When they discover that there are other girls like them and that their magic is far more than they were told, they see the Nightbird system for what it is: a gilded cage. Now they must make a choice—to remain kept birds or take control, remaking the city that dared to clip their wings.

Yet another book I’ve been trying to read since early in the year…this one is a ‘soft’ DNF, though; I would really like to come back to it at some point. The prose is very pretty, and I can see myself enjoying this if I could just find the bandwidth to focus on it properly. As-is, it pleased me by being more complicated than I was expecting, but while I loved the old-school lore, I wasn’t very impressed with the 1920s-esque current worldbuilding. I did like the budding Girl Power vibes – they were more subtle than I often see them – although I’d be surprised if this series ever touches on where trans or nonbinary girls fit into the magic – even if we did get one sapphic MC.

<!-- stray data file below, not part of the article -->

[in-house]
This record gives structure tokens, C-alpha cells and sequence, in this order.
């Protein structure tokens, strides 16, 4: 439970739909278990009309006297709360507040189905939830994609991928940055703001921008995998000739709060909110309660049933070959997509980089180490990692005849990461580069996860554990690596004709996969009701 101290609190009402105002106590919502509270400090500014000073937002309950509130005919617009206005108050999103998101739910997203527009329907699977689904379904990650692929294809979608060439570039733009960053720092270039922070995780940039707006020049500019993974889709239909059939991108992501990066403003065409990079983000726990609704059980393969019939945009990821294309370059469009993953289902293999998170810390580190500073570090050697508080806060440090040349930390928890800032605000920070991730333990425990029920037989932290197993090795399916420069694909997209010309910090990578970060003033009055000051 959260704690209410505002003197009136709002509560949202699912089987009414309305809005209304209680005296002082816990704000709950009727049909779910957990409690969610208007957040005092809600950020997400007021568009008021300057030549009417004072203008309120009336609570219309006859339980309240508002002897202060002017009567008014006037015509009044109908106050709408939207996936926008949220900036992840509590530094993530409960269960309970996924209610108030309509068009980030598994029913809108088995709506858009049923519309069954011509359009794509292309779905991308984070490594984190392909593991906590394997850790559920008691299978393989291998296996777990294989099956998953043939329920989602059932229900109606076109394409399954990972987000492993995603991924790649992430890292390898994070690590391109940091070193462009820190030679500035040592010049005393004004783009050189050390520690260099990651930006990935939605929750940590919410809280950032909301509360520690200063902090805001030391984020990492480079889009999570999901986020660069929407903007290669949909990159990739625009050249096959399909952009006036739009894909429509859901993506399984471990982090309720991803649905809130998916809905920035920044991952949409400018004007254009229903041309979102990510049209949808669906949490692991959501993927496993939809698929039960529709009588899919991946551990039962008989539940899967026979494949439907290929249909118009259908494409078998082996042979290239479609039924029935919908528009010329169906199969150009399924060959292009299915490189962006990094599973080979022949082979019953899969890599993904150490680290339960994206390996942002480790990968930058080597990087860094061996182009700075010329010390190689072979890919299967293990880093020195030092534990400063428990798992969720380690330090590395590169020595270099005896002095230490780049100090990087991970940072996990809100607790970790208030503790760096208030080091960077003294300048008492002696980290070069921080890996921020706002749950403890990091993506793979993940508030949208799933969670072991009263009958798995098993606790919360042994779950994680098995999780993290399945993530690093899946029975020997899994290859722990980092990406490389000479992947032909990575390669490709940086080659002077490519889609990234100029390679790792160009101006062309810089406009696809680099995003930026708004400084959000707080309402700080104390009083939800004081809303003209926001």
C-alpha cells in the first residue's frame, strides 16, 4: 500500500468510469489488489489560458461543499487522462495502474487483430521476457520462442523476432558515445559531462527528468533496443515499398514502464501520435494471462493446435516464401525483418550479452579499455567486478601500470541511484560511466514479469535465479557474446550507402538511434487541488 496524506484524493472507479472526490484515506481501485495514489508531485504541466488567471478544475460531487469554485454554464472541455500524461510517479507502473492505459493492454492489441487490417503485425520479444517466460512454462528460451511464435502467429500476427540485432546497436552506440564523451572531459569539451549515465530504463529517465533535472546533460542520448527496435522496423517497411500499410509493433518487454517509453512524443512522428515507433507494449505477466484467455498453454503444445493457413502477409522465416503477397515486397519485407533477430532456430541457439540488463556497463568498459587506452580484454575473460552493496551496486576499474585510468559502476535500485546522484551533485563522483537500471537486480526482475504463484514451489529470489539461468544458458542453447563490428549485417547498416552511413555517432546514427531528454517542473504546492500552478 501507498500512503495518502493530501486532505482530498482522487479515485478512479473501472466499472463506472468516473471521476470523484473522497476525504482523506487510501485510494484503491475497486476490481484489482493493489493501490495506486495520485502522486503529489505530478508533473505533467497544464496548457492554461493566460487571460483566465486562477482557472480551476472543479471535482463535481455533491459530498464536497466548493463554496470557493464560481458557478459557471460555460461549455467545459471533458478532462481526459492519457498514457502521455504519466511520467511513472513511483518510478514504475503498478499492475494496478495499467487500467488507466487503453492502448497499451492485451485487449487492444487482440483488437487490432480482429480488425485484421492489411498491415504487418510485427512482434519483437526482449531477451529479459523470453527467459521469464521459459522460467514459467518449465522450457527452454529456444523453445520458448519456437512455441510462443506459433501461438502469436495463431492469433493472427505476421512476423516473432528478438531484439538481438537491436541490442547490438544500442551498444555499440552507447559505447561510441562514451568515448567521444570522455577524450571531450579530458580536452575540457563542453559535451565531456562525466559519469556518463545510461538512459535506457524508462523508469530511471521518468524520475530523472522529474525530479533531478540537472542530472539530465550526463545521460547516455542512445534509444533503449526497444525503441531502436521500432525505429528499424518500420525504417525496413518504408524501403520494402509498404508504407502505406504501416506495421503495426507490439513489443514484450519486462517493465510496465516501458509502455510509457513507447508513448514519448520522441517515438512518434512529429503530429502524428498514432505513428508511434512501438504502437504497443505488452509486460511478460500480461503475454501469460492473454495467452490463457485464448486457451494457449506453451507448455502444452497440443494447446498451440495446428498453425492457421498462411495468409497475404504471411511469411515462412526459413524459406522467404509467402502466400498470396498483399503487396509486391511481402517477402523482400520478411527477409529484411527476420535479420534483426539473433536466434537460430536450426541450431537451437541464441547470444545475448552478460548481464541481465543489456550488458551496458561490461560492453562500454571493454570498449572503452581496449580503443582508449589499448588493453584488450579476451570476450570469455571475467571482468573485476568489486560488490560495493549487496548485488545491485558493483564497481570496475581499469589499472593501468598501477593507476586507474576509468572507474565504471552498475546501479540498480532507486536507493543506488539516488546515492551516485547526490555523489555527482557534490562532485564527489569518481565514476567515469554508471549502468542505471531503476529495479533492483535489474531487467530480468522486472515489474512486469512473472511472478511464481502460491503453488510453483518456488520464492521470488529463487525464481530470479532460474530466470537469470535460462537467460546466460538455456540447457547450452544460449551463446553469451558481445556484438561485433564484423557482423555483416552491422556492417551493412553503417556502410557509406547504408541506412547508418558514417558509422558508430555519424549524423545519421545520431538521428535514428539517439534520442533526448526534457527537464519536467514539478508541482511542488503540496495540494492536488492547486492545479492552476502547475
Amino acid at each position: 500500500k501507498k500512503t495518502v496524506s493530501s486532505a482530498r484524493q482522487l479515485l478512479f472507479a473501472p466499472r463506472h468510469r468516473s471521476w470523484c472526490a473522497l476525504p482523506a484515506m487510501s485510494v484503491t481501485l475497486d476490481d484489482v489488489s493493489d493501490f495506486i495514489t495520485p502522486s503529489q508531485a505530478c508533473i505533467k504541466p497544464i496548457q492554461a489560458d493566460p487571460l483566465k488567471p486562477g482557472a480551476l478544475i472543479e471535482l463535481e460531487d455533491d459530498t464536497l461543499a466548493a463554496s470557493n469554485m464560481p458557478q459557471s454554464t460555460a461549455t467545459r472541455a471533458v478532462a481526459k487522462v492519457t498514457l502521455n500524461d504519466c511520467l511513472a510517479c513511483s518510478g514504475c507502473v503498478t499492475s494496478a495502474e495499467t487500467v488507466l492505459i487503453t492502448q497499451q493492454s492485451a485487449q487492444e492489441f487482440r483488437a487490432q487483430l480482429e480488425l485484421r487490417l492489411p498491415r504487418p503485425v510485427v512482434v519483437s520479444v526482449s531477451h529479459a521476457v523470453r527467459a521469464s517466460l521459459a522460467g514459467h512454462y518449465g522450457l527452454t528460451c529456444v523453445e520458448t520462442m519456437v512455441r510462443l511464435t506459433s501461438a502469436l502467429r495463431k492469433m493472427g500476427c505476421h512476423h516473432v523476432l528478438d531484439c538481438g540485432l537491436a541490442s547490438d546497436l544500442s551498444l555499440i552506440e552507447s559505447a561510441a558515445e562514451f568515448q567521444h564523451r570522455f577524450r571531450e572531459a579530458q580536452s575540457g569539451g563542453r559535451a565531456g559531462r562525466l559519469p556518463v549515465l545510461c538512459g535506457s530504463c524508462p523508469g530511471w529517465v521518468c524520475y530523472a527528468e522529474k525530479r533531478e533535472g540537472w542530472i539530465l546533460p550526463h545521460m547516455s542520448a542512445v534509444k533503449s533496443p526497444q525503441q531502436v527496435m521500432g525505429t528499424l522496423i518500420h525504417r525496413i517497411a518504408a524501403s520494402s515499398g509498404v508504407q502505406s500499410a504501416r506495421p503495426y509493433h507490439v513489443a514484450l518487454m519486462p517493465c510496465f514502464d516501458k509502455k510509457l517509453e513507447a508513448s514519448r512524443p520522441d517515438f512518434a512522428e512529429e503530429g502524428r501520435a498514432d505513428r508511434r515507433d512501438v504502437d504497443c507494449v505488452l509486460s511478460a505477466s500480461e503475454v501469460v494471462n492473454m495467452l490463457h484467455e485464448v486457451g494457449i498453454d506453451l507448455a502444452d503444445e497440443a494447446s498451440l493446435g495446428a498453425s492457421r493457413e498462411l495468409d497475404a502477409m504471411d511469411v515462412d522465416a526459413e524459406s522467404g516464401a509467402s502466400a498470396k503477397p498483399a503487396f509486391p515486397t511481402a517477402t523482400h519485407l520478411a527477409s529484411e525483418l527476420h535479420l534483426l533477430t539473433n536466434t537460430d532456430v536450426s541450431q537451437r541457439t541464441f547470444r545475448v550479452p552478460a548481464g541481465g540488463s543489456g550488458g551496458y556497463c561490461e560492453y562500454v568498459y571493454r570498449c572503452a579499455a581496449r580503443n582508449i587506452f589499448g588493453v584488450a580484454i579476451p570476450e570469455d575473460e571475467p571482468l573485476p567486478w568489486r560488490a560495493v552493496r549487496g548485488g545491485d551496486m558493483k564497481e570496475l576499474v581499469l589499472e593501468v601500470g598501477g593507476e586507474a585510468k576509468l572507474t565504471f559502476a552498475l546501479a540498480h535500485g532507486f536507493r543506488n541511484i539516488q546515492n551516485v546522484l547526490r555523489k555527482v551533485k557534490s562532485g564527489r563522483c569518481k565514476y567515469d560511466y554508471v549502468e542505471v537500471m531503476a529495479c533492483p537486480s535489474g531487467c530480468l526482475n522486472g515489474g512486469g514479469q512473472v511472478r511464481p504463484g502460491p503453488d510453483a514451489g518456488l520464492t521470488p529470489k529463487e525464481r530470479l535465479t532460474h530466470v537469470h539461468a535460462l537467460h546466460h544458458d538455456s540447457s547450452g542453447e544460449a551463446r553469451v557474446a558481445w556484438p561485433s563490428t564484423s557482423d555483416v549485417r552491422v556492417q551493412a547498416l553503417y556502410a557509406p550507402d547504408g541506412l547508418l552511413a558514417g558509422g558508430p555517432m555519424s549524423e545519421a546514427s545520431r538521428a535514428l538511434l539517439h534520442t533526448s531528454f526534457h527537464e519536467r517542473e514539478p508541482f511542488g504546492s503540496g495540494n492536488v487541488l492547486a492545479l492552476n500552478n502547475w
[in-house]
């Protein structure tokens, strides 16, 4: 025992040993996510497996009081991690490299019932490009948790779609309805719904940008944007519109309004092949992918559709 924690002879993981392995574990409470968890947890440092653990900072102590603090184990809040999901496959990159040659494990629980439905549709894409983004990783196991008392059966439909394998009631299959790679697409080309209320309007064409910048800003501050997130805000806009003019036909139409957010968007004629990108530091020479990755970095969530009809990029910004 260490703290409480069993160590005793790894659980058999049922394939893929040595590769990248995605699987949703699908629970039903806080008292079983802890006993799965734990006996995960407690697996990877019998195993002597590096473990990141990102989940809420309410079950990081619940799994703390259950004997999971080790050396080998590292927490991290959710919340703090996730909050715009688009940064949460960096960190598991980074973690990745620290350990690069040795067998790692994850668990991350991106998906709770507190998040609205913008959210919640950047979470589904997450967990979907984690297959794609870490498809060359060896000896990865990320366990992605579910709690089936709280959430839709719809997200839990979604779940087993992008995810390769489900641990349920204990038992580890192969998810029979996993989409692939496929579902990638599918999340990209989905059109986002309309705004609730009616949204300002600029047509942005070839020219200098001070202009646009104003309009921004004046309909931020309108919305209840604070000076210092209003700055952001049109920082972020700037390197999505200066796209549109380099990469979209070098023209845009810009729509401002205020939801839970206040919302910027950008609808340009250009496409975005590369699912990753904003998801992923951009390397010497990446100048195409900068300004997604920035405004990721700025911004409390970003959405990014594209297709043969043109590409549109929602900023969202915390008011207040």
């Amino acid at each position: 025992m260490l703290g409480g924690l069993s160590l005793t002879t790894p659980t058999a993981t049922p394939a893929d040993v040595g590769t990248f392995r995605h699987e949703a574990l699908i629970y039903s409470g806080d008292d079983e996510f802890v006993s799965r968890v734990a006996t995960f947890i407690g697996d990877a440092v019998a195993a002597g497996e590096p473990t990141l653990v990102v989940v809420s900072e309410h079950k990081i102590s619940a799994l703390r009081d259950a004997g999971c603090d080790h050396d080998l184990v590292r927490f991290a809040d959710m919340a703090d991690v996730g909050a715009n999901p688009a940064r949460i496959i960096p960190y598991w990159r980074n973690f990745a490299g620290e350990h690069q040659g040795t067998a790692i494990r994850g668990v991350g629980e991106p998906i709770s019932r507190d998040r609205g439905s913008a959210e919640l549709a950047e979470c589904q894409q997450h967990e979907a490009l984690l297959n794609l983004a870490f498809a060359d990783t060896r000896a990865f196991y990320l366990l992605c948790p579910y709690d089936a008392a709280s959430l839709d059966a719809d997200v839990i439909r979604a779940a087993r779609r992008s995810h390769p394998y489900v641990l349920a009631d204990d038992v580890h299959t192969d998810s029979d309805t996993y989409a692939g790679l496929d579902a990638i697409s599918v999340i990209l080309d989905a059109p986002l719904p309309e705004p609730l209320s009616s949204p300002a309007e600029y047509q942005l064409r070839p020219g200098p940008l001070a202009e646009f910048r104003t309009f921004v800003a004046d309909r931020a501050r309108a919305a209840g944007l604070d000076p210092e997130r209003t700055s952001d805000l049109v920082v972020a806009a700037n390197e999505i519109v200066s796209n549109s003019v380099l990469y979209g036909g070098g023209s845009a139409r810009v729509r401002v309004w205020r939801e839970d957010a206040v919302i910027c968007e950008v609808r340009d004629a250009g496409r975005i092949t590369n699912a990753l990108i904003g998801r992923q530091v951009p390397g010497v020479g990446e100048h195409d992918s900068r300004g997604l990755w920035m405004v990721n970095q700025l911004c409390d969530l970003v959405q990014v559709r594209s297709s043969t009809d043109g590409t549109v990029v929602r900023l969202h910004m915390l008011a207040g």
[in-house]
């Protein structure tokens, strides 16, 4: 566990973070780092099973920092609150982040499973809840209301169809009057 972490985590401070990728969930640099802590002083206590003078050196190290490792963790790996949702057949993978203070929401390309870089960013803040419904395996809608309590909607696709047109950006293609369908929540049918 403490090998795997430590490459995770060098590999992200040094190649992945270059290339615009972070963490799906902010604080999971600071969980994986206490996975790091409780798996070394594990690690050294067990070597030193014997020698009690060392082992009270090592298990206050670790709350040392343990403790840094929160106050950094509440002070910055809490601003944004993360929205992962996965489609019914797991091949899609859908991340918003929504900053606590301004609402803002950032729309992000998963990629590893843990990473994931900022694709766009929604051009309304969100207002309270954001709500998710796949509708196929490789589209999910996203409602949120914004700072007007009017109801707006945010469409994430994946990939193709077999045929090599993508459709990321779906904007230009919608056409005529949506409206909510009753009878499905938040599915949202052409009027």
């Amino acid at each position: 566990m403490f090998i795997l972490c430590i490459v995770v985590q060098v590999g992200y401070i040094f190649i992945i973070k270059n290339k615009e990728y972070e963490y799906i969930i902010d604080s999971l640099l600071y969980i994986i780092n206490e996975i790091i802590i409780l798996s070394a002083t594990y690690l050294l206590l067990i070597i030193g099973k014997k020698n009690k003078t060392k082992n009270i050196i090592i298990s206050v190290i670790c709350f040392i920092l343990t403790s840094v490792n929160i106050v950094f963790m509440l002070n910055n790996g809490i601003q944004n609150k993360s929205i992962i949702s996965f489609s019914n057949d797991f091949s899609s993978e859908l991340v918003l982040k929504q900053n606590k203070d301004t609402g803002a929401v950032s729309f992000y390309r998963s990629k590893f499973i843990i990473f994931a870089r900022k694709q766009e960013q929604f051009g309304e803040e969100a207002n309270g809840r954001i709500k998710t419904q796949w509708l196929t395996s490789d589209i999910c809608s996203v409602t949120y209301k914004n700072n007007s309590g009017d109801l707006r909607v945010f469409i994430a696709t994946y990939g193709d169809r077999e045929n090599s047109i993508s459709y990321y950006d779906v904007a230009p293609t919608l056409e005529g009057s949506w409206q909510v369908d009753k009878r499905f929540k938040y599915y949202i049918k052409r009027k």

Fingers crossed for fewer DNFs next month!